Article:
Margot was taken to the hospital for an MRI, which showed she’d had a stroke. She was admitted to the hospital for three days and then had to return three times weekly for physiotherapy. Margot had paralysis on her left side and needed speech and language therapy.
The 90 in 180-day rule for third-country nationals
Margot needed help with cooking, cleaning and taking care of herself. Naturally, Vanessa wanted to, and, as an only child, felt she had no option but to be the one to stay and take care of her mother while she recuperated. This would not have been a problem pre-Brexit, as Vanessa could have stayed and obtained residency, but it is now.
With the UK’s third-country status, the time its citizens can spend within the European Union is subject to restrictions.
UK nationals are only allowed to spend 90 days in the whole of the Schengen zone in any 180. If you spend three months in Spain, you cannot visit anywhere else in the EU for another three months. Vanessa and Margot were about to realise the enormous implications of this.
An impossible situation
Vanessa visited her mother earlier in the year, so she had used part of her 90/180-day allowance by the time of her mother’s stroke. They knew that if Vanessa stayed past June, she would breach immigration laws. Overstaying would be committing a serious infraction that could lead to significant penalties, including being banned from entering Spain altogether, so she had to leave in July for a week and returned a week later to start the process. Little did they know, though, just how difficult it would be.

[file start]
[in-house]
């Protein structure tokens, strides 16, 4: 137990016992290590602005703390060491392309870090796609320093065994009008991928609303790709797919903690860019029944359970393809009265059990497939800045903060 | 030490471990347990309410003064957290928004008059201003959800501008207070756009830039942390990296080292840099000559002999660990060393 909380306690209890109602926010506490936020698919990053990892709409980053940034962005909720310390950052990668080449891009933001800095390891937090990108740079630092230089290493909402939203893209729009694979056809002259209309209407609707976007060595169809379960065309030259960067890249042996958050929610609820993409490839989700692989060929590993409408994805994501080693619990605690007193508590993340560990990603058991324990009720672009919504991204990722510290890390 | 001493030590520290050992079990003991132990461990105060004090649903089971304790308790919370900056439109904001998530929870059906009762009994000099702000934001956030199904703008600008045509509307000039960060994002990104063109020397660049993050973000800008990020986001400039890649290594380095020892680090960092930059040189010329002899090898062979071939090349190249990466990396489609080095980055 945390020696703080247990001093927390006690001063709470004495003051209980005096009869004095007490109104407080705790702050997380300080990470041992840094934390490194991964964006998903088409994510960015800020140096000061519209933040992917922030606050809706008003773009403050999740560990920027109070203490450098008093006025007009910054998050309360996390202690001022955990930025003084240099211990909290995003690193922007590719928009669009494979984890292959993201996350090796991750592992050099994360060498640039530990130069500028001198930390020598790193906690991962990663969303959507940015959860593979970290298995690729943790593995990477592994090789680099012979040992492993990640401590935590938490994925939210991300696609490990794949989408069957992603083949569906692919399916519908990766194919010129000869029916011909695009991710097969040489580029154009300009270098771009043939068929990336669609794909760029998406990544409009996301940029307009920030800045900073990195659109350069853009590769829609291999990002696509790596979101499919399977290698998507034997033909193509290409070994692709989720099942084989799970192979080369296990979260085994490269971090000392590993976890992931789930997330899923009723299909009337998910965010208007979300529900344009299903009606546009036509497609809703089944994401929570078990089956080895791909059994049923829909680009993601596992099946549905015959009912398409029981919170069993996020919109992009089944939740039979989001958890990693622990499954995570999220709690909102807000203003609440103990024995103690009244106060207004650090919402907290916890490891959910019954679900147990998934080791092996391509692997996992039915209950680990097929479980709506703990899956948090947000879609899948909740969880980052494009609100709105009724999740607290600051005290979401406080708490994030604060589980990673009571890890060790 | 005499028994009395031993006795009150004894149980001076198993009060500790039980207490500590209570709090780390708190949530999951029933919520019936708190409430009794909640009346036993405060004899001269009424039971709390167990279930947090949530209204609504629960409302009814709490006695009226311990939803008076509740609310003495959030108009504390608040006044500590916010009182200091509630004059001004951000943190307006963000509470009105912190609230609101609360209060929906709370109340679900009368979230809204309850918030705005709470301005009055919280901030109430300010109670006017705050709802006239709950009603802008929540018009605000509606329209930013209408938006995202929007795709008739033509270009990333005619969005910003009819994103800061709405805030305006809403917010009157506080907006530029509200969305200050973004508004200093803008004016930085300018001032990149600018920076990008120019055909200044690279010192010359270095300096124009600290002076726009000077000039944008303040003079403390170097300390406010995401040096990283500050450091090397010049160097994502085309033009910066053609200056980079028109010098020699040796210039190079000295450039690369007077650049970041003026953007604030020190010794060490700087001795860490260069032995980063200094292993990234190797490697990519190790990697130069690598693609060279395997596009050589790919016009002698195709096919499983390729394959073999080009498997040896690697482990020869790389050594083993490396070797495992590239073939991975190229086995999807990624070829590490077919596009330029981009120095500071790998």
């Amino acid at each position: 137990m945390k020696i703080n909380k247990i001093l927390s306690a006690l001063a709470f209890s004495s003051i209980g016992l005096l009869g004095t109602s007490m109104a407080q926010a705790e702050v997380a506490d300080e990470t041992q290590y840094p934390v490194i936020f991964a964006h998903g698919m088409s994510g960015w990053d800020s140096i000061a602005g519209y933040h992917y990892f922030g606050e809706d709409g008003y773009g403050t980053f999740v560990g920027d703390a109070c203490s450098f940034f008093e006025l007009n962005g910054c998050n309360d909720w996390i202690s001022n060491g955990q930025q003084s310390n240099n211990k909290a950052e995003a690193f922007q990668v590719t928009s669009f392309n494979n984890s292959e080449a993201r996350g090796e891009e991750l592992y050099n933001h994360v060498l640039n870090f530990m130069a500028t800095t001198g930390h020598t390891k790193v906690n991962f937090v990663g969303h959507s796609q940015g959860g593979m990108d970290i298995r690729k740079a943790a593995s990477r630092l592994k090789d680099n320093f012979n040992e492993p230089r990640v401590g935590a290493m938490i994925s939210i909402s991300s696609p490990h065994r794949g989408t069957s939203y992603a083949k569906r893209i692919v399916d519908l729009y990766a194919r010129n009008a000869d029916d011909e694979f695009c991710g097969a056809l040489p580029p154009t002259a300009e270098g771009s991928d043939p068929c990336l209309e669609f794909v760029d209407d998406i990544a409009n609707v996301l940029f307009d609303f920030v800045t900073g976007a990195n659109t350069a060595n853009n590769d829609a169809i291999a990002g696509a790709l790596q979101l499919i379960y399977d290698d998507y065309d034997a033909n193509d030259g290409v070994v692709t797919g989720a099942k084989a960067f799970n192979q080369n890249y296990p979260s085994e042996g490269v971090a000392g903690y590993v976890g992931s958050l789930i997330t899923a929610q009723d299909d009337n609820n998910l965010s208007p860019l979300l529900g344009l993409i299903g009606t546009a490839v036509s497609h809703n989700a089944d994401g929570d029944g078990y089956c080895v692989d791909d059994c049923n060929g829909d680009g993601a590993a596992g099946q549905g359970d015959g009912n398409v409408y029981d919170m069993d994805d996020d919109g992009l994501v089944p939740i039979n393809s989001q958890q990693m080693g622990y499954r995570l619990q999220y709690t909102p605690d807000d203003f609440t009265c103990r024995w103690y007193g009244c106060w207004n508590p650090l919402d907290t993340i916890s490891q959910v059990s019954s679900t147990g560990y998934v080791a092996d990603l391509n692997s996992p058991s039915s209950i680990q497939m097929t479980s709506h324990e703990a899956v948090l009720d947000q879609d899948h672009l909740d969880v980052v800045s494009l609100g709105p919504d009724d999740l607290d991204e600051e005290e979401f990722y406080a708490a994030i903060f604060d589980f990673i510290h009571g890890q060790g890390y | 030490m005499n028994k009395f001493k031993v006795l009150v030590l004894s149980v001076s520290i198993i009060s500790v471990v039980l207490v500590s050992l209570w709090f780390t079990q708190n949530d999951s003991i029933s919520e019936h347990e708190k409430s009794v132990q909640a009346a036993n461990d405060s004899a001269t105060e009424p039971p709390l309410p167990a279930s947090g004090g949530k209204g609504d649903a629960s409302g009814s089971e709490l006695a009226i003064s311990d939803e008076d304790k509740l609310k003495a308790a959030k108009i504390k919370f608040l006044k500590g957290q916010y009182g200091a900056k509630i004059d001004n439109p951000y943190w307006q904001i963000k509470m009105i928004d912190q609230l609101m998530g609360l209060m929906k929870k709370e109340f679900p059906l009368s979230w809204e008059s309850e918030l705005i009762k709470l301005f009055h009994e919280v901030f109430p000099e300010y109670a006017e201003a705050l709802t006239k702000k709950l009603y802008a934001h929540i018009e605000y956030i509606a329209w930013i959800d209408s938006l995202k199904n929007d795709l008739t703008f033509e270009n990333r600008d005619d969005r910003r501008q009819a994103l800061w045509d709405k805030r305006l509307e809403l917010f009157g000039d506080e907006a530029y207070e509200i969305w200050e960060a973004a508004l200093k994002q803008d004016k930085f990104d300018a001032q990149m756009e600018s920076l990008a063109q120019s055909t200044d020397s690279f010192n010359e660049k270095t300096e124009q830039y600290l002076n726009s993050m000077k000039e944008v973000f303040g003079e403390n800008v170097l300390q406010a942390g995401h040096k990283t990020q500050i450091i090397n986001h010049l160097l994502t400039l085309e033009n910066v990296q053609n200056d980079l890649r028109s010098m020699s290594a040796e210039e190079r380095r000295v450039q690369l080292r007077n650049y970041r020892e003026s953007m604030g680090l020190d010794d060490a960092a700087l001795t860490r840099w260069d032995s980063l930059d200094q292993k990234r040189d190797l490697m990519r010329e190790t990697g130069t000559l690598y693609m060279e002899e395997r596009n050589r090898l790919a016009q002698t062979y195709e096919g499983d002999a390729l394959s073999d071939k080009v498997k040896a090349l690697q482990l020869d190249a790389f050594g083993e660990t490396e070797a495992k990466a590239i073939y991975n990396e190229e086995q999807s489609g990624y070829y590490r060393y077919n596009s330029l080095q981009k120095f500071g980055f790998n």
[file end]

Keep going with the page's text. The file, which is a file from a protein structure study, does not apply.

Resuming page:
Jumping through hoops
For tourists, a visa to overstay is only given in exceptional circumstances. Suppose you had a car crash and could not leave the hospital, for example. There are family unification visas, but they are very restrictive, and you can only regroup children if they are under 18.
You must apply for the visa through Spain’s Ministry of the Interior and the National Police. It is not a simple process. Vanessa tried to make an appointment, but none were available in time, so on 20 June, she approached a lawyer.
The National Police and the lawyer were based in Alicante. Neither Margot nor Vanessa have a car, so it took three round bus trips to complete the paperwork. The first two round trips took 16 hours, and the second 12.